Address: 13, bld 4 Myasnitskaya str., Moscow 101000,
Phone: +7 (495) 772-95-90 ext. 12-604, 12-605,
12-368 (transportation planning),
12-150 (PR & communications)
Vysokovsky Graduate School of Urbanism (GSU) is a learning and research division of the Faculty of Urban and Regional Development of the National Research University Higher School of Economics. Founded in 2011, the School takes a multidisciplinary approach towards studying and planning modern cities, using the excellent foundation that one of Russia’s top universities has formed in the humanities and socioeconomics. The School’s mission is to create a centre in Russia for learning and research in urban studies and urban planning. It is envisioned that this centre will respond to the needs of the 21st century city and the corresponding era of megacities that are home to tens of millions of people with diverse interests and aspirations. These are cities where sources of information grow and the space for civil, creative, and economic opportunities expands. From 2016 the School is officially named in honor of its first dean and one of the founders — Alexander Vysokovsky (1948-2014).
Ryzhkov A., Sarzhan Y.
Research in Transportation Economics. 2020.
Ilina I. N., Dunichkin I. V.
In bk.: Sustainability in Energy and Buildings. Singapore: Springer, 2020. P. 519-529.
Muleev Y. Y.
Urban and Transportation Studies. URB. НИУ ВШЭ, 2020. No. 9.
The Lecture Series attracted more than 400 participants from 39 countries worldwide. The events were on high demand in Russia, Germany, India, Romania and the United States. Records of the past lectures are now available online. In the near future we will prepare Russian subtitles to make the materials more accessible for a broader audience.
The problem of systematic stigmatisation of modernist housing emerged as a common concern among the speakers.
WATCH ALL LECTURES
Dr. Daniela Zupan, professor at Bauhaus-Universität Weimar spoke on how discourses of decline and crisis are being constructed around modernist housing estates, while Dr. Florian Urban, professor at the Glasgow School of Art revealed how these discourses unfolded in different cultural and political contexts. Both lectures noted, how rapidly the modernist development had been turned from ‘housing of the new era’ to ‘an unsuccessful example of development’ and ‘concrete panopticon’. Taking these ‘failures’ as case studies, the lectures demonstrated that this transformation had been motivated by economic and political reason, rather than the material quality of construction per se. Dr. Zupan supported this thesis with comparison of case studies from Germany and Austria.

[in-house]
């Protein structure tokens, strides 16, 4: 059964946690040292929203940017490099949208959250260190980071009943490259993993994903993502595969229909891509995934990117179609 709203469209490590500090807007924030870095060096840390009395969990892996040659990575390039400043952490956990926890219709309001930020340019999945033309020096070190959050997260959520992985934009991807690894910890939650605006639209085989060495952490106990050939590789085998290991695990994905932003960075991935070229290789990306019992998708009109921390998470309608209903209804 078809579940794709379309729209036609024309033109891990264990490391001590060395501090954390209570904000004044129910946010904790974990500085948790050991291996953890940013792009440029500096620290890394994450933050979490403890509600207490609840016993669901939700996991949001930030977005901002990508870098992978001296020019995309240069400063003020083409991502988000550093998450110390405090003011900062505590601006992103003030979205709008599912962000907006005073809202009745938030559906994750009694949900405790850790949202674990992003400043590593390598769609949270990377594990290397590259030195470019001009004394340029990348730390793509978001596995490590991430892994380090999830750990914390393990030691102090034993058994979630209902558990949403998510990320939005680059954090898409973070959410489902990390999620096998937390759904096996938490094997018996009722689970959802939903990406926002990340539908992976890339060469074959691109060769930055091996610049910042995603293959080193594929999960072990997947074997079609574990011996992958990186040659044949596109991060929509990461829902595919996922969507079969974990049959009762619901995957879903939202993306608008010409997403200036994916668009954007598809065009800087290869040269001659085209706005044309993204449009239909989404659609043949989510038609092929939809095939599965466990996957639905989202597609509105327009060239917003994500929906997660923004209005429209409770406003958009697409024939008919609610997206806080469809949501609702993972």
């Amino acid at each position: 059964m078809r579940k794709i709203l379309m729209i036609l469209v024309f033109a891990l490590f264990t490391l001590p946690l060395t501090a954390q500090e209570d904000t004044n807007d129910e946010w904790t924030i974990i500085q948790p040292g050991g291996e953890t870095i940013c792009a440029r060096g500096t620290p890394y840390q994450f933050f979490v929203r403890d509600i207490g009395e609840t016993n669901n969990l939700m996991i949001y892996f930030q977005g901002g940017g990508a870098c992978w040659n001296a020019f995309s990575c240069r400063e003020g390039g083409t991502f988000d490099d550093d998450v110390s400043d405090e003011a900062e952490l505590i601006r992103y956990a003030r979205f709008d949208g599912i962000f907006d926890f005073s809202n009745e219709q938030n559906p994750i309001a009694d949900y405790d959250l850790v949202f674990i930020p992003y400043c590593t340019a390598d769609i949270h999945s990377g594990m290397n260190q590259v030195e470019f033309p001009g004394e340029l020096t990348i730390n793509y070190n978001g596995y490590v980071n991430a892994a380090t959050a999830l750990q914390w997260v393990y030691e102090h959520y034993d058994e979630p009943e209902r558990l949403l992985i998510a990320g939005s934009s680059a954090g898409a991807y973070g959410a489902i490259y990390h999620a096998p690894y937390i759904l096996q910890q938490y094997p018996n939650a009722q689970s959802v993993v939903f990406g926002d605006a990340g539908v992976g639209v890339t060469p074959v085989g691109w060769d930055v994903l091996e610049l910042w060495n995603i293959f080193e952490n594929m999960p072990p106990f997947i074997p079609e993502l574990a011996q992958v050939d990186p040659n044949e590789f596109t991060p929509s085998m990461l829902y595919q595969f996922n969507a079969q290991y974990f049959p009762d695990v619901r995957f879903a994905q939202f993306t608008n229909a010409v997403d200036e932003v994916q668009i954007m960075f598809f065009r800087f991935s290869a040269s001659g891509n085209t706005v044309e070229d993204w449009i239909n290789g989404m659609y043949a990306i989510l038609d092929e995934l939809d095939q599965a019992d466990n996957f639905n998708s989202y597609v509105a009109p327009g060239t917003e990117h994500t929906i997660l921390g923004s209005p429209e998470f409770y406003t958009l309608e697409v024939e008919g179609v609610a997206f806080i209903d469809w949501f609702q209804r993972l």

The demand for renewal of the planning structure and housing stock is a crucial challenge to modernist large housing estates. Like any other housing stock in the city, modernist buildings need support and adaptation to the evolving conditions of urban life. Dr. Bernd Hunger, an urban planner and sociologist from Stadtbüro Hunger, spoke about urban renewal programme launched in Berlin. On the case of Friedrichsfelde neighbourhood Dr. Hunger analysed the process of developing and approving a neighbourhood masterplan from formulating the aims of the project and pre-project analysis to public hearings and project implementation. Maria Melnikova, a leading research fellow at Kompetenzzentrum Großsiedlungen Berlin addressed the evolution of approaches to work with large housing estates in Germany from early 1990es to the present day
Dr. Martin Ouředníček, Vice-dean for Geographic Department at Charles University in Prague, tackled the issue of the consistency of territorial development plans at the district and city levels. On the case of Jižní Město neighbourhood in Prague he analysed the effects of implementation of balanced policies of different levels. Dr. Ouředníček noted the importance of acknowledging housing being a fundamental human right rather that economic asset when developing strategies of urban renewal.
Dr. Christian Fröhlich, associate professor at Faculty of Social Sciences at Higher School of Economics and academic supervisor of Comparative Social Research programme, shared the research results on new ties of solidarity and citizenship that Moscow residents acquire defending their neighbourhoods.
Dr. Mats Stjernberg, a senior research fellow at Nordregio research centre for regional development and planning, explored the historical context for the development of large housing estates in Finland. Basing on his doctoral research, Dr. Stjernberg showed how socio-demographic parameters of Finnish large housing estates had been changing over past 20 years.